Nor am I an advocate of the recreational use of marijuana. It’s been nearly ten years since I’ve used it. I believe the evidence is solid that chronic use impairs short-term memory, dulls the ambition and in other ways addles the brain. It’s not great for the lungs, either.

Marijuana is not a harmless drug – just one that causes a good deal less harm than alcohol.

Let’s think this through

So let’s be reasonable, shall we? Allowing scientists to study the beneficial effects of marijuana for sick people is a step in the right direction.

We should also look into those mandatory-minimum sentencing laws – the ones that force judges to throw first-time offenders into prison for ten years, regardless of the judge’s assessment of extenuating circumstances. I was lucky not to be caught during my “experimental” years, and so were many of my currently productive friends. It would seem as though our current president was lucky, too.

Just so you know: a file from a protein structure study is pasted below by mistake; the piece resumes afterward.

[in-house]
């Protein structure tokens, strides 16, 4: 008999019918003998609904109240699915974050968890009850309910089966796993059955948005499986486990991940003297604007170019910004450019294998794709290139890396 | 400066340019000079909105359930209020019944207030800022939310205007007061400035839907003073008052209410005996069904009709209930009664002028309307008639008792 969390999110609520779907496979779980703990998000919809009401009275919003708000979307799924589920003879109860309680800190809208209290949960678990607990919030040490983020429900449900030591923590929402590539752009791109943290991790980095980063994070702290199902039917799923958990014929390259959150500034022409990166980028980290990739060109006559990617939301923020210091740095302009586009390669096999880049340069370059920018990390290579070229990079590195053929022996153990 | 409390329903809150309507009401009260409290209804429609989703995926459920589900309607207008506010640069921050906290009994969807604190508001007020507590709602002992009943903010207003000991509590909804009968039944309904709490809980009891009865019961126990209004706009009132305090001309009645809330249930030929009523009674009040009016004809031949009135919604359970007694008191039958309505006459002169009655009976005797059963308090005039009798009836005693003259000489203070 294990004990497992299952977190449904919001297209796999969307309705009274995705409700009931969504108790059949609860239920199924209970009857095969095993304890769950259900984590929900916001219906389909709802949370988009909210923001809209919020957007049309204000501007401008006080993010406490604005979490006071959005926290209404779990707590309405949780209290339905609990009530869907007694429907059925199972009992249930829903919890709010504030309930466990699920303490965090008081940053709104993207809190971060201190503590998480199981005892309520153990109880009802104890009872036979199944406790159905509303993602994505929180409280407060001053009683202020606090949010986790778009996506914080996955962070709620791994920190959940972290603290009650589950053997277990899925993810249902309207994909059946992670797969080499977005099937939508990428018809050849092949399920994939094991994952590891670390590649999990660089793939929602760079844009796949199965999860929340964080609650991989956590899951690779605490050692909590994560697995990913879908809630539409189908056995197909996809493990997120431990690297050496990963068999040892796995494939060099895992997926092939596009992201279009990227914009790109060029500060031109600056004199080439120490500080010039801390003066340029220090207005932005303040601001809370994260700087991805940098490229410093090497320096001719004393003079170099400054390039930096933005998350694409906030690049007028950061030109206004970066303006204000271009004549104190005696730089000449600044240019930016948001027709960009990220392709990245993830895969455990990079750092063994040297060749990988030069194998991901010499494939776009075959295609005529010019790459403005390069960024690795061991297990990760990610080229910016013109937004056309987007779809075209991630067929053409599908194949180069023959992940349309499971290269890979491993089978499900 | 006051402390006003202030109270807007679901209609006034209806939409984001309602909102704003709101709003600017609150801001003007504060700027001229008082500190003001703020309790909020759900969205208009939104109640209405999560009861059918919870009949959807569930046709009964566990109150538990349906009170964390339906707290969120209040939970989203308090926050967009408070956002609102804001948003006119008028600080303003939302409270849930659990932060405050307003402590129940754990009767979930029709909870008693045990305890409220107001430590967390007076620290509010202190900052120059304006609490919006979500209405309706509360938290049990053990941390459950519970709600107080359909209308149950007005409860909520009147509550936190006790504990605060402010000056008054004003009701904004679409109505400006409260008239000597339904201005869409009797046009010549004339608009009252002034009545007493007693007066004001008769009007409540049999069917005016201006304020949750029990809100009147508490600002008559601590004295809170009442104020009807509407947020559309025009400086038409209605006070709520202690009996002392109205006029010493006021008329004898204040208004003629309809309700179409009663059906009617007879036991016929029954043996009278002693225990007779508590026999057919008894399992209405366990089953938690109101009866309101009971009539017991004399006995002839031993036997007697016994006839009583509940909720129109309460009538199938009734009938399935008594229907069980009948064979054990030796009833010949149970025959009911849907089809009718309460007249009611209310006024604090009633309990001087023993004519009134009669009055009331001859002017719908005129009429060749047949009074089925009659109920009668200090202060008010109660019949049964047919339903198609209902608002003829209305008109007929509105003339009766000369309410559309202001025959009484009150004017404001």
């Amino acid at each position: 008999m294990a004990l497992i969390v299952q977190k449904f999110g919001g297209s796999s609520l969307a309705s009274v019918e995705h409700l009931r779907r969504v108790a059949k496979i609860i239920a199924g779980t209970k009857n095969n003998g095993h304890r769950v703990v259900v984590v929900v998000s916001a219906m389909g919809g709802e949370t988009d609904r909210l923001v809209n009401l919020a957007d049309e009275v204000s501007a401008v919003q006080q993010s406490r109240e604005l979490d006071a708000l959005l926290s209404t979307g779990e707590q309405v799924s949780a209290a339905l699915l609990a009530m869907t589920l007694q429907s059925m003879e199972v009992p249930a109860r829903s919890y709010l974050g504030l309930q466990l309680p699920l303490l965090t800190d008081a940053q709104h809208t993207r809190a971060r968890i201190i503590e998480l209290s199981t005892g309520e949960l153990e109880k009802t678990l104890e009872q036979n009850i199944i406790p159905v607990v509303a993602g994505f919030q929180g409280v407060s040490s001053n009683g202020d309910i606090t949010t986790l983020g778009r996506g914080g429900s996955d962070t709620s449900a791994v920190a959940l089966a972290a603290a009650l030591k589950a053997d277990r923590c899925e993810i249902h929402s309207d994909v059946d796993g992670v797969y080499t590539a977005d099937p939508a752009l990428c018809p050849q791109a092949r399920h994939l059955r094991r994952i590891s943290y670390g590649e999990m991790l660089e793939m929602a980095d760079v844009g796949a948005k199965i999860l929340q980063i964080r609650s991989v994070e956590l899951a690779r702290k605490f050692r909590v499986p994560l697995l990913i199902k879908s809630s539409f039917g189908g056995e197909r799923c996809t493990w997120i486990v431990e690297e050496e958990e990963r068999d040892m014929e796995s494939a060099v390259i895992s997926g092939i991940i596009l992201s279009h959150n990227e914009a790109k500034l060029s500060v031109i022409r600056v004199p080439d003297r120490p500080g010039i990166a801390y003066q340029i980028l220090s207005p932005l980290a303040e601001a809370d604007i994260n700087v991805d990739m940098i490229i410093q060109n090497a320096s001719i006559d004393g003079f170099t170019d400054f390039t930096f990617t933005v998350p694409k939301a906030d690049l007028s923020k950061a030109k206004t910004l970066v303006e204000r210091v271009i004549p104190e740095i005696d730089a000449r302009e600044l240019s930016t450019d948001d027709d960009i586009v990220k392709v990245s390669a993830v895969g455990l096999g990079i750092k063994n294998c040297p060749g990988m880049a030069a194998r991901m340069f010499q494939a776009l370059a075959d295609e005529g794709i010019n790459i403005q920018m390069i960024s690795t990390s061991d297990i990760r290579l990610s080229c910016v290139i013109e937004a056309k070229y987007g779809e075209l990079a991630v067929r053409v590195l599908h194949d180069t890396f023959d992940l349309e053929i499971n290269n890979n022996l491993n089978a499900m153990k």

But our own good fortune should not cause us to simply avert our eyes from those who were less fortunate. Californians have reacted against these excessive laws. The rest of us should, too.

Check out this Web page: http://www.fas.org/drugs/Principles.htm

The signers of this request for a more rational drug policy are not wild-eyed hippies bent on destroying the soul of America. They’re smart, sober people. We should listen to them, and we should support their efforts to bring sanity to our nation’s drug policies.